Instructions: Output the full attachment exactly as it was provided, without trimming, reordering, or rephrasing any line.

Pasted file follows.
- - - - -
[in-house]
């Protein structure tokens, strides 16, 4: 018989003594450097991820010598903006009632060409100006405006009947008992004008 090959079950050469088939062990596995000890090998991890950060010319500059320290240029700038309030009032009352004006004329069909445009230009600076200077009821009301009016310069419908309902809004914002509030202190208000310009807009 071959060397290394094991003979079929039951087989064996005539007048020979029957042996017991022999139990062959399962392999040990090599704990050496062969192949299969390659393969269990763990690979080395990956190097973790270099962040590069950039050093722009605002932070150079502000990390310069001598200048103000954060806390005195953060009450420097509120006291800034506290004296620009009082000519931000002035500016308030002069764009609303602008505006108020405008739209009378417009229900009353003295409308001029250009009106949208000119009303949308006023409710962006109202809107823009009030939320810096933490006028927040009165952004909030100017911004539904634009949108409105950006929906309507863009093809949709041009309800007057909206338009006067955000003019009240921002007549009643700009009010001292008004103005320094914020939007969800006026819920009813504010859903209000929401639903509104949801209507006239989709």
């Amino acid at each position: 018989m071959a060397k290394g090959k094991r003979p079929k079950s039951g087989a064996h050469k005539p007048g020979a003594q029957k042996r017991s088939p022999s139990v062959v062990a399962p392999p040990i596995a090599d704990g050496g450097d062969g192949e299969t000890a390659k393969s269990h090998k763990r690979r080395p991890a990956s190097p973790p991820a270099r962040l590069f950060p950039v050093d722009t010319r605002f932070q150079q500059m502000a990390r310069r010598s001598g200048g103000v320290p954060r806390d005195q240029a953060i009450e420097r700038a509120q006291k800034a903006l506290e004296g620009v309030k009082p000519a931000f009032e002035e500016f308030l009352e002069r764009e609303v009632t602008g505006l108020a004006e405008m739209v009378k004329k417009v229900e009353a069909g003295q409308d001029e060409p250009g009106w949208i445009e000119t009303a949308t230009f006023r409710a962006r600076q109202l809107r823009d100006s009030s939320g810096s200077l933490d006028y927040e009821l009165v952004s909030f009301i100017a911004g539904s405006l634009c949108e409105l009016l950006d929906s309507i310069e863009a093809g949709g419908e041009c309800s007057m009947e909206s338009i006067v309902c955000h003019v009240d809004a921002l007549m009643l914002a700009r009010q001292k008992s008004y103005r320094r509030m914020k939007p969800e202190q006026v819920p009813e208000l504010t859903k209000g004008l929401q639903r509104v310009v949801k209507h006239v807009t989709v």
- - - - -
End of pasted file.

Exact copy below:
[in-house]
């Protein structure tokens, strides 16, 4: 018989003594450097991820010598903006009632060409100006405006009947008992004008 090959079950050469088939062990596995000890090998991890950060010319500059320290240029700038309030009032009352004006004329069909445009230009600076200077009821009301009016310069419908309902809004914002509030202190208000310009807009 071959060397290394094991003979079929039951087989064996005539007048020979029957042996017991022999139990062959399962392999040990090599704990050496062969192949299969390659393969269990763990690979080395990956190097973790270099962040590069950039050093722009605002932070150079502000990390310069001598200048103000954060806390005195953060009450420097509120006291800034506290004296620009009082000519931000002035500016308030002069764009609303602008505006108020405008739209009378417009229900009353003295409308001029250009009106949208000119009303949308006023409710962006109202809107823009009030939320810096933490006028927040009165952004909030100017911004539904634009949108409105950006929906309507863009093809949709041009309800007057909206338009006067955000003019009240921002007549009643700009009010001292008004103005320094914020939007969800006026819920009813504010859903209000929401639903509104949801209507006239989709």
């Amino acid at each position: 018989m071959a060397k290394g090959k094991r003979p079929k079950s039951g087989a064996h050469k005539p007048g020979a003594q029957k042996r017991s088939p022999s139990v062959v062990a399962p392999p040990i596995a090599d704990g050496g450097d062969g192949e299969t000890a390659k393969s269990h090998k763990r690979r080395p991890a990956s190097p973790p991820a270099r962040l590069f950060p950039v050093d722009t010319r605002f932070q150079q500059m502000a990390r310069r010598s001598g200048g103000v320290p954060r806390d005195q240029a953060i009450e420097r700038a509120q006291k800034a903006l506290e004296g620009v309030k009082p000519a931000f009032e002035e500016f308030l009352e002069r764009e609303v009632t602008g505006l108020a004006e405008m739209v009378k004329k417009v229900e009353a069909g003295q409308d001029e060409p250009g009106w949208i445009e000119t009303a949308t230009f006023r409710a962006r600076q109202l809107r823009d100006s009030s939320g810096s200077l933490d006028y927040e009821l009165v952004s909030f009301i100017a911004g539904s405006l634009c949108e409105l009016l950006d929906s309507i310069e863009a093809g949709g419908e041009c309800s007057m009947e909206s338009i006067v309902c955000h003019v009240d809004a921002l007549m009643l914002a700009r009010q001292k008992s008004y103005r320094r509030m914020k939007p969800e202190q006026v819920p009813e208000l504010t859903k209000g004008l929401q639903r509104v310009v949801k209507h006239v807009t989709v």